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Monday
Sep282015

Yes We CAN (talk about politics in the workplace)

Lawyer for EmployersEmployment Defense

 

by Tal Burnovski Yeyni

818-907-3224

 

As election times draw near, news about debates, political faux pas, and myriad guarantees are becoming more and more entrenched in our lives. Which, coincidentally, brings about the oh so common political discussions among friends, families and even co-workers.

As an avid political junkie I enjoy the occasional, lively debate. I have also witnessed several political discussions gone sour. While disagreement over politics can generate a healthy exchange of thoughts and ideas it can also cause a great deal of frustration and anger.

Which begs the question: Can employers limit their employees' political speech in furtherance of a drama-free work environment?  

The short answer is no. Political discussions can be problematic at times, but prohibiting them altogether is against California's public policy. California Labor Code prohibits employers from making, adopting or enforcing any rule, regulation or policy that:

(a) forbids or prevents employees from engaging or participating in politics or from becoming candidates for public office, and

(b) controls or directs, or tends to control or direct the political activates or affiliation of employees. (Labor Code §1101).

There’s more. Labor Code §1102 provides:

No employer shall coerce or influence or attempt to coerce or influence his employees through or by means of threat of discharge or loss of employment to adopt or follow or refrain from adopting or following any particular course or line of political action or political activity.

Meaning, Labor Code §§ 1101-1102 reinforce the substantial public interest in protecting the “fundamental right” of employees to engage in political activity without interference or threat of retaliation from employers. (Ali v. L.A. Focus Publication (2003) 112 Cal.App.4th 1477, 1487). 

Therefore, in California, employers should be very careful in prohibiting political discussion and even more so dismissing an employee for voicing his or her political opinions.

However, employers are not left to navigate through the rough seas of politics without an anchor. There are a few steps employers can take to promote a pleasant work environment during the upcoming election season: 

  • Employers may draft or revise their employee conduct policies to direct employees to observe professional behavior at work and avoid using rude and abusive language or outbursts toward management, employees or others.

  • Employers are further encouraged to remind employees about acceptable conduct in the workplace. 

  • If you are struggling with a similar issue, please consult a legal advisor  

In the meanwhile, don't get upset about politics. Take the example of Will Rogers, who once famously said: I don't make jokes. I just watch the government and report the facts.

Tal Burnovski Yeyni is an Employer Defense Attorney at our firm. Contact her via email: tyeyni@lewitthackman.com; or by phone: 818-907-3224.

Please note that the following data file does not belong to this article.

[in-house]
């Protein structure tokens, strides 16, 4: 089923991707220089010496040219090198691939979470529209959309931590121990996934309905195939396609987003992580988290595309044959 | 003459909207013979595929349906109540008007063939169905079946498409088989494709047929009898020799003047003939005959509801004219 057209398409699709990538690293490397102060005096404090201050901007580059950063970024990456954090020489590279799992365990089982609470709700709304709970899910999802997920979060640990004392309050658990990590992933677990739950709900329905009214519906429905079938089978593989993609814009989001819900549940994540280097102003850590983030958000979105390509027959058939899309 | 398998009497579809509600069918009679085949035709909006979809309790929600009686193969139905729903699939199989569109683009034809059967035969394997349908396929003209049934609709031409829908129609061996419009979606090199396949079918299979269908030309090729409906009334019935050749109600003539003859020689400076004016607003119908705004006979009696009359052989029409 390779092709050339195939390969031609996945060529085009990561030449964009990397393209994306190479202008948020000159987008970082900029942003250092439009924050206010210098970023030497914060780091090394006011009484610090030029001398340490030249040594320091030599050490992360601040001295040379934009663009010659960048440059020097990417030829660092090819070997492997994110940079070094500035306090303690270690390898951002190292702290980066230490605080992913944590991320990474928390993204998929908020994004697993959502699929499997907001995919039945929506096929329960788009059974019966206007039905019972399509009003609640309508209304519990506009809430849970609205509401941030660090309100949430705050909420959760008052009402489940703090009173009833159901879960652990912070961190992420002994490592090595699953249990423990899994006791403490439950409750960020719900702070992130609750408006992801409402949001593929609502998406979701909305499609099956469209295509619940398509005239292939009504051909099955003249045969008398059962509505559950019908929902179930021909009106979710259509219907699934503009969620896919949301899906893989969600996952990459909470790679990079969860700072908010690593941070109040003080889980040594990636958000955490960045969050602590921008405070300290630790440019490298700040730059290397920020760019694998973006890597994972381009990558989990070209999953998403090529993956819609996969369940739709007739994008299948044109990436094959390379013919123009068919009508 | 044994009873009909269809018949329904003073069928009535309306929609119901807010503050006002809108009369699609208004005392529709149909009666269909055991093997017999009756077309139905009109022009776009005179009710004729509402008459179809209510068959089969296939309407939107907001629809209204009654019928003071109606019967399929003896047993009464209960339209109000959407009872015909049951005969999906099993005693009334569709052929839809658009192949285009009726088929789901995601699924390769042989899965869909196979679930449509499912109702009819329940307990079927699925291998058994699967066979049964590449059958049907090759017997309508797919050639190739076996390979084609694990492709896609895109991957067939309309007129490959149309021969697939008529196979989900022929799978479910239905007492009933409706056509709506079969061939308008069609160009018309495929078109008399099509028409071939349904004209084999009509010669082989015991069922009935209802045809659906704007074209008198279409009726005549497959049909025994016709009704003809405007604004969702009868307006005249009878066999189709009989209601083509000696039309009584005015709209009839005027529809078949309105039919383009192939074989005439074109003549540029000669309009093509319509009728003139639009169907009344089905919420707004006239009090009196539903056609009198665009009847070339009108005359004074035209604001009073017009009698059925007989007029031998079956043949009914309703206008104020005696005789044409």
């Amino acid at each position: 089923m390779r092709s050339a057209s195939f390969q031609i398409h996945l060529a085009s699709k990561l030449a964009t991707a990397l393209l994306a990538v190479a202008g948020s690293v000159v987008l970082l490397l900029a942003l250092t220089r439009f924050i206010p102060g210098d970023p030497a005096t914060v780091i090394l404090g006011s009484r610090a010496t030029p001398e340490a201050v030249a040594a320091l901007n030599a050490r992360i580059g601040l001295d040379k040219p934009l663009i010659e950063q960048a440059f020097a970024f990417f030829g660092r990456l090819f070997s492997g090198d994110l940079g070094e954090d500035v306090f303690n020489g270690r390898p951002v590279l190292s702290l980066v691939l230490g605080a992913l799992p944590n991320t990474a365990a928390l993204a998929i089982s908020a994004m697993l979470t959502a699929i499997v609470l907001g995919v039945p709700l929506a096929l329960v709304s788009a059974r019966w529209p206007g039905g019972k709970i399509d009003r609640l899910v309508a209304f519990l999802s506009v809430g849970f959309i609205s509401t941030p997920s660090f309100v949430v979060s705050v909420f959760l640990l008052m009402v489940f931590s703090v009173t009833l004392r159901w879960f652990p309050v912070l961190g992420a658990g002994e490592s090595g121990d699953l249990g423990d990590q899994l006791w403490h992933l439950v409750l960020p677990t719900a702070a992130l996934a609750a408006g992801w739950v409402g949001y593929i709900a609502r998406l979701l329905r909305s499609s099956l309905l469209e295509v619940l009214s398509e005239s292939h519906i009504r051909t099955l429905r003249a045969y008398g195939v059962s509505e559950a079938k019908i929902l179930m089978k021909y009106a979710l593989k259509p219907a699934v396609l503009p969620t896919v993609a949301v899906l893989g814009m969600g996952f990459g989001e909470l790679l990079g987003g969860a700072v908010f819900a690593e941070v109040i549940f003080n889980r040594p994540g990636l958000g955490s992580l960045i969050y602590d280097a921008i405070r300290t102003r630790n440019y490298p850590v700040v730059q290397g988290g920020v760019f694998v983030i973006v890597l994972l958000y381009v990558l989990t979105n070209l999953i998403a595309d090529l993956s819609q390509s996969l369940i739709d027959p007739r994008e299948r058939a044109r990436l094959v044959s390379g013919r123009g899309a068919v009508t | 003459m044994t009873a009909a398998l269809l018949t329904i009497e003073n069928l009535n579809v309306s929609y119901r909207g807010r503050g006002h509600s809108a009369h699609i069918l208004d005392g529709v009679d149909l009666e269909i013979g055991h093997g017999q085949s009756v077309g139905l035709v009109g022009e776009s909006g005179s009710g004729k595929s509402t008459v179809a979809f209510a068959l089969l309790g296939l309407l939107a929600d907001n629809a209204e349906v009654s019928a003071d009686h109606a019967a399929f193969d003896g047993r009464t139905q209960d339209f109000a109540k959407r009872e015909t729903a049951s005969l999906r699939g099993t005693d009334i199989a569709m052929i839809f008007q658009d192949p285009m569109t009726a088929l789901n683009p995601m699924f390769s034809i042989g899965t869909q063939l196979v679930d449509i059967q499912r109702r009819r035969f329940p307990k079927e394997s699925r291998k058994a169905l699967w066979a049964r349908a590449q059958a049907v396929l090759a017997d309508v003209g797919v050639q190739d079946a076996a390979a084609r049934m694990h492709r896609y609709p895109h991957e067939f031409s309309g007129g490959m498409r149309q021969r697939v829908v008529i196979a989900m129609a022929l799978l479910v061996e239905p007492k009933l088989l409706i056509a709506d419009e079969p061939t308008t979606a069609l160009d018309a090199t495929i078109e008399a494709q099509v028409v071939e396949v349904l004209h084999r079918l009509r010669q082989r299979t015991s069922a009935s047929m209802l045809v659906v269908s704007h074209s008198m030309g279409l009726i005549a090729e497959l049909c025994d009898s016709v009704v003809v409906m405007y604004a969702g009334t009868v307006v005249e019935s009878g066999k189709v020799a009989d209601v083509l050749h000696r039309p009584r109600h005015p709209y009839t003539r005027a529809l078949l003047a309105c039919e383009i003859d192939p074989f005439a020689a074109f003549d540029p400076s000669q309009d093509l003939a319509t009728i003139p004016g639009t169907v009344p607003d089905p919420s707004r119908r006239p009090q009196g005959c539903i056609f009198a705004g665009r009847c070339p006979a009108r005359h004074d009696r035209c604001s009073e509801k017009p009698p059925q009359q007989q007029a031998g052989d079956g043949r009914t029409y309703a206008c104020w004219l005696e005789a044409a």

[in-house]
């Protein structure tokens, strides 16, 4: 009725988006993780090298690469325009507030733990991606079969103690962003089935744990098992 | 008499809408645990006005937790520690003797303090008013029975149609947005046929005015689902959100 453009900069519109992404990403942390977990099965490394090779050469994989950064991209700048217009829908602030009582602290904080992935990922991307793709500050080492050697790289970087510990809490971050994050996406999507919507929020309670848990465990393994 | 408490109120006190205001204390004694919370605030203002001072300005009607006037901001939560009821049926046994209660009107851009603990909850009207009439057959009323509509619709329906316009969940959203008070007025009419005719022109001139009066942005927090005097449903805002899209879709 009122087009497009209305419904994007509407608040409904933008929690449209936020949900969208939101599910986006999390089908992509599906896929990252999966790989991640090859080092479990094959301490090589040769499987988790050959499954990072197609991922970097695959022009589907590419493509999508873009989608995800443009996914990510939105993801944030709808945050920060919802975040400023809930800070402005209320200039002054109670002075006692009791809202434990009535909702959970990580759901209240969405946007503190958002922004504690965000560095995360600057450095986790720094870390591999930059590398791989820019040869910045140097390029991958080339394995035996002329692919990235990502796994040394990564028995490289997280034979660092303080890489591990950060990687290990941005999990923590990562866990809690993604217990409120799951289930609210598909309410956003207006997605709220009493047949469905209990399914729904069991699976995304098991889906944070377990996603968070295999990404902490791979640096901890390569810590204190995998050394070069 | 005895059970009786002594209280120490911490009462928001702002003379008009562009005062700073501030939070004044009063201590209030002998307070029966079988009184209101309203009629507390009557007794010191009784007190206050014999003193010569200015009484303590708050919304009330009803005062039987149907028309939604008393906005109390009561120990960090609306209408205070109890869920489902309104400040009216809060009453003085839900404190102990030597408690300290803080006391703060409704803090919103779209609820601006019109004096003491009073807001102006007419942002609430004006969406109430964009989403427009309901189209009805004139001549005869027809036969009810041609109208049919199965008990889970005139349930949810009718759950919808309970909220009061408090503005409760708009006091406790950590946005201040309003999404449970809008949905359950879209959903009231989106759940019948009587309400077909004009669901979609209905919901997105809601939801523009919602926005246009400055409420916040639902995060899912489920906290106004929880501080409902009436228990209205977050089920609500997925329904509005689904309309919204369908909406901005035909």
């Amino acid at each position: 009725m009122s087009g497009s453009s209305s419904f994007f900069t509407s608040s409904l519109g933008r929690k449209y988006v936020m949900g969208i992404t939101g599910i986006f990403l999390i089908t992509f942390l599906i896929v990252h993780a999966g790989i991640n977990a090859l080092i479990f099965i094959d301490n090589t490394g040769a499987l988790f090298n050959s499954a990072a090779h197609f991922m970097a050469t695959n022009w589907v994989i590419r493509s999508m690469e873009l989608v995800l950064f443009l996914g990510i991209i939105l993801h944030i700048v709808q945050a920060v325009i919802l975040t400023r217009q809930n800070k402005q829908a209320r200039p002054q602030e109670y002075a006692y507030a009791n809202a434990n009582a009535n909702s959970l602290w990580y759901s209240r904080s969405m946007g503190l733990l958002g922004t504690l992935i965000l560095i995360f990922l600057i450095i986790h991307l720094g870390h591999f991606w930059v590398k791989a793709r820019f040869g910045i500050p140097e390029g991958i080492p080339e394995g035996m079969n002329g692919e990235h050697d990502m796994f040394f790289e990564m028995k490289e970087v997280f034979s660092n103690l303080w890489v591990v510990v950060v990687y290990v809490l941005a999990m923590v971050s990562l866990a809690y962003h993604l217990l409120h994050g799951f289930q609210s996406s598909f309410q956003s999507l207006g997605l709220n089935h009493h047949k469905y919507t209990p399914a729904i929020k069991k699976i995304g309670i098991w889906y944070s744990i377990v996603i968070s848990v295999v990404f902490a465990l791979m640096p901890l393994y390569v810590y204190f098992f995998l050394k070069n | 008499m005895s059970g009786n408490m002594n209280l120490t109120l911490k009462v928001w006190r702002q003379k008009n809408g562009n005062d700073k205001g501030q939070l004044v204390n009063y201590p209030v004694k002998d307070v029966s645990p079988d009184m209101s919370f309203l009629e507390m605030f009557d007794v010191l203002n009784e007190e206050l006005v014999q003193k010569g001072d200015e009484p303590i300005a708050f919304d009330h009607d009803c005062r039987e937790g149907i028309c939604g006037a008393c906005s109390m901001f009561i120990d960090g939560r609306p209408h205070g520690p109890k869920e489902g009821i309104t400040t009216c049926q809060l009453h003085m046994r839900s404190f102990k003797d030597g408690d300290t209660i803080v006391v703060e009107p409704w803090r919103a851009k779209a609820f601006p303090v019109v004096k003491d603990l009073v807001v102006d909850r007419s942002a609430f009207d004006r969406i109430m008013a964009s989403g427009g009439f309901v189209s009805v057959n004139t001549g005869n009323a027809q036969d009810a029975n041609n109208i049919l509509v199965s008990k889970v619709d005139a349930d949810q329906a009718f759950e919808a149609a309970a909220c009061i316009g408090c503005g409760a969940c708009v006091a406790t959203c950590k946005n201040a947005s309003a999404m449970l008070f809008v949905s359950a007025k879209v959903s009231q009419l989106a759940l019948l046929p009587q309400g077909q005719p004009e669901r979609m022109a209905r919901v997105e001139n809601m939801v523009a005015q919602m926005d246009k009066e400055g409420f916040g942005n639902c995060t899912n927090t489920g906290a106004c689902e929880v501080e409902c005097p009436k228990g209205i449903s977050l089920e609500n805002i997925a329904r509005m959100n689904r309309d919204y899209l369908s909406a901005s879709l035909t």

Disclaimer:
This Blog/Web Site is made available by the lawyer or law firm publisher for educational purposes only, to provide general information and a general understanding of the law, not to provide specific legal advice. By using this blog site you understand there is no attorney client relationship between you and the Blog/Web Site publisher. The Blog/Web Site should not be used as a substitute for obtaining legal advice from a licensed professional attorney in your state.

Wednesday
Oct312012

California Landowners & Managers: 7 New Laws in Effect January 1st

Corporate Litigation Lawyer Los AngelesCommercial Real Estate Litigation  

 

Paul C. Bauducco
818.907.3245

 

Whether you own private or commercial rental property, serve as a member of a housing association, are a California realtor, or just have an interest in buying, selling or leasing property, take note:

With the New Year come new rules regarding your real estate.

Hopefully you are already in compliance with the new laws Governor Jerry Brown signed this past legislative season. If not, there are some important property ownership and management laws you should be ready for on January 1st.

 

2013 Common Interest Development & HOA Laws

 

Assembly Bill 1838 amends the Davis-Stirling Common Interest Development Act,  which regulates common interest developments like apartments, condos, townhouse developments and stock cooperatives.

1.  Cancellation Fees: HOAs won't be able to collect cancellation fees for HOA sales disclosure documents under AB 1838 if the cancellation is requested in writing, and if the work on the order has not yet been fulfilled, or if the HOA has already been compensated for that work.

2.  Davis-Stirling Simplified: The Act has also been reorganized. Assembly Bill 805 (the bill relocates the Act to a different part of CA Civil Code) doesn’t go into effect until January 1, 2014, so HOAs won't have to change governing documents to reflect the move until the end of 2013.